By Staff Sgt. Ange Desinor (3rd ABCT, 4th ID)August 19, 2017
GRAFENWOEHR TRAINING AREA, Germany - When your car breaks down on a road trip, you can usually rely on a call for roadside assistance to help.
But what happens when a U.S. Army tank breaks down nearly 2,000 kilometers away from its parent unit?
Combined-arms battalions of 3rd Armored Brigade Combat Team, 4th Infantry Division, call upon their logisticians from the 64th Brigade Support Battalion for help.
"We run resupply missions to Poland twice a week," said 2nd Lt. Edward Garibay, a supply platoon leader for Company A, 64th BSB, 3rd ABCT, 4th Inf. Div. "Those missions are to resupply the Soldiers from three of our battalions who are currently conducting missions remotely in support of Operation Atlantic Resolve, and we ensure they have the supplies needed."
Since the 3rd ABCT arrived to Europe in January, BSB convoys have trekked more than 125,000 kilometers (or about 80,000 miles) to nine countries and are on pace to deliver 27,000 parts by the end of the brigade's nine-month rotation as U.S. Army Europe's regionally allocated land force. That's 2 1/2 times busier than back home at Fort Carson, Colorado, and well beyond the normal output of any other supply support activity in the U.S. Army.
Covering so much ground and moving so many parts through multiple nations can test the logisticians.
"We faced some challenges because a lot of the European roads are narrow. We manage and push through as safely as we can. The key thing is planning ahead and being proactive," said Garibay.
The battalions rely on 64th BSB logistic support from afar to feed their forward support companies with parts needed to keep armor equipment running and supplies to keep Soldiers going.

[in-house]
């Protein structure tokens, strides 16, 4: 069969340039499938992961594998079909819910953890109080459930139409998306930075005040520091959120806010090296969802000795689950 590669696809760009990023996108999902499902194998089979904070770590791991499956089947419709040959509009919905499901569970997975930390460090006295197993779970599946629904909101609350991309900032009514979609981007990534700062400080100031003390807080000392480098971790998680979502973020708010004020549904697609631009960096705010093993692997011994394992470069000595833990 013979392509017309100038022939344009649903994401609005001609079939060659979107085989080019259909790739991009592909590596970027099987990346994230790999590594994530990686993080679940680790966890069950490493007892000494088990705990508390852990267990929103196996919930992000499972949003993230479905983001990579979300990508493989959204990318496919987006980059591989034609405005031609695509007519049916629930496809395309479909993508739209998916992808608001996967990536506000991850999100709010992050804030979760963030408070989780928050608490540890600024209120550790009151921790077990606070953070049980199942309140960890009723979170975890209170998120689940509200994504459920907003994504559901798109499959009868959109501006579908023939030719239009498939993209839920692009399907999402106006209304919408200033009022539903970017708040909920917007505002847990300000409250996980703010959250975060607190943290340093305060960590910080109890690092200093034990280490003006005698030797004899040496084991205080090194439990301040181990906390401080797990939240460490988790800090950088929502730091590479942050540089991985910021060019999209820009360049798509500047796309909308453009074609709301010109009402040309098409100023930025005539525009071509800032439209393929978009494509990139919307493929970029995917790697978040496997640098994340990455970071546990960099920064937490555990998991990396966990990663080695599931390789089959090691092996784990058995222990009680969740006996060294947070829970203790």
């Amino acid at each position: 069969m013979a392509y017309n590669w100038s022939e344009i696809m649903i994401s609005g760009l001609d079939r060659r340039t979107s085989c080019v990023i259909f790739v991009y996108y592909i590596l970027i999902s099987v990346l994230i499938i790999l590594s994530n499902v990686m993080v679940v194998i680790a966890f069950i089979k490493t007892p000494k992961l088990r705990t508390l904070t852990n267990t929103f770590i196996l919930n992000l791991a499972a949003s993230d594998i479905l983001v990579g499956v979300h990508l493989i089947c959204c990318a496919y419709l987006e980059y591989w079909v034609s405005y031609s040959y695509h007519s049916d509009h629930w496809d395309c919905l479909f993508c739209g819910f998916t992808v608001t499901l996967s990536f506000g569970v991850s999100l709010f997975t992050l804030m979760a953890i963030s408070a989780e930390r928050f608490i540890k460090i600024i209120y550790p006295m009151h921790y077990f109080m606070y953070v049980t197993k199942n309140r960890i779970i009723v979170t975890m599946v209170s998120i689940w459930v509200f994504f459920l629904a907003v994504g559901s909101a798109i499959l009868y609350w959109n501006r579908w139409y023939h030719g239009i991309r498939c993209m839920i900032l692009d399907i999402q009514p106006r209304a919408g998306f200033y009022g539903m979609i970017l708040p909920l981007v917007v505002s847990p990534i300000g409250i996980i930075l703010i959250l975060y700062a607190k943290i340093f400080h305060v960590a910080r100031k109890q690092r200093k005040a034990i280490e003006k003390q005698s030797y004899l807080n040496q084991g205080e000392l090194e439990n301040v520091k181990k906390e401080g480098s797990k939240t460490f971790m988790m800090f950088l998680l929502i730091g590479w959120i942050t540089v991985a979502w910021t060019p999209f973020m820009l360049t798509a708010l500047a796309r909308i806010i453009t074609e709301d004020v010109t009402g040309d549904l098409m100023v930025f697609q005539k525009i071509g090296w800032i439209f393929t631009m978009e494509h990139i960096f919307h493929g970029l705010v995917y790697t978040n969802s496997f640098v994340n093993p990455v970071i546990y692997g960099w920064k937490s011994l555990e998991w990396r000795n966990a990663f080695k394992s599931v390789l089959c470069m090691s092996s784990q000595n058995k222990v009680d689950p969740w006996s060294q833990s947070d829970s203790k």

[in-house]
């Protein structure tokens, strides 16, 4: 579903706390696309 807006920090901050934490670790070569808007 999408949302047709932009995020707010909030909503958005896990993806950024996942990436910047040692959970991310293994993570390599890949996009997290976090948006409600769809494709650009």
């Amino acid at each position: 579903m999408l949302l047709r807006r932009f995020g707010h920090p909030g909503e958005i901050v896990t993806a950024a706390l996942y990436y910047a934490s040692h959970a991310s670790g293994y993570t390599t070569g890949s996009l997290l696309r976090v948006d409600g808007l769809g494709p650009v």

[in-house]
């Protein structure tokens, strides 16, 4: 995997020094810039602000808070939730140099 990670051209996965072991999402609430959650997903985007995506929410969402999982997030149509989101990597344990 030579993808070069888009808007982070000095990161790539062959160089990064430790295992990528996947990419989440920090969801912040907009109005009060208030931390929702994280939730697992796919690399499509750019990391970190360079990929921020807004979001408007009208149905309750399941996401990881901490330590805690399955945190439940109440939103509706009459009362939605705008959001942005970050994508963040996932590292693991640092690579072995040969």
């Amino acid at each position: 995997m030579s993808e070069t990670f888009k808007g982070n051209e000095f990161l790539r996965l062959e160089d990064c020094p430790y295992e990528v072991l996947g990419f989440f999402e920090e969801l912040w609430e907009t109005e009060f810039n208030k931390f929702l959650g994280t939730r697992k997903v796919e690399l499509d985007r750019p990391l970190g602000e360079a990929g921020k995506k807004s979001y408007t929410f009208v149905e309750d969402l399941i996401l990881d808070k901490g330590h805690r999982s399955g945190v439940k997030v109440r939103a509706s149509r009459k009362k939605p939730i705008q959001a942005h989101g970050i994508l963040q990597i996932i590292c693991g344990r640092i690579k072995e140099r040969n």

"The main things we supply them with are basic necessities like food, water, soap, toilet paper, cleaning supplies, etc., as well as ammunition and vehicle parts. If anything breaks down and they don't get the parts needed to fix it, then that compromises their mission. We work diligently and around the clock to ensure they are good to go," said Garibay.
If even one tank goes down, that significantly decreases the combat power of a battalion.
"As soon as a tank goes down, the report is immediately sent up across the brigade. There's only so many tanks within a brigade, and you need to know how much firepower you have," said Garibay.
The 3rd ABCT has operated across a swath from the Baltic Sea in northern Europe to the Black Sea in the south, providing a persistent presence to deter aggression. Quickly providing units with what they need from as far as 1,800 kilometers away requires foresight and efficient supply lines.
"Whether it's in Romania, Lithuania, Bulgaria, Poland, we have been able to get parts to them in a timely manner," said Cpl. Jeffery Penn, noncommissioned officer in charge of 64th BSB's parts issue section in Company A.
"We are just a battalion and support an entire brigade. Normally we would only be a couple kilometers away from everyone and support them. We have expanded our capabilities to nine different countries across Europe to ensure the brigade is successful," said Penn.
The primary means for 64th BSB to move supplies is the M1075 palletized load system.
"We use the five-wheeled systems and trucks for a resupply convoy system," said Garibay. "We also have other means to get supplies out quickly, especially if it's critical to a mission or exercise. We can airlift it out to the units.
"The amount of support throughout this mission, sometimes on short notice, is really impressive. These Soldiers are resilient and adaptive, even with limited resources. They have been extremely innovative in ensuring that Soldiers out in the field get what they need," he added.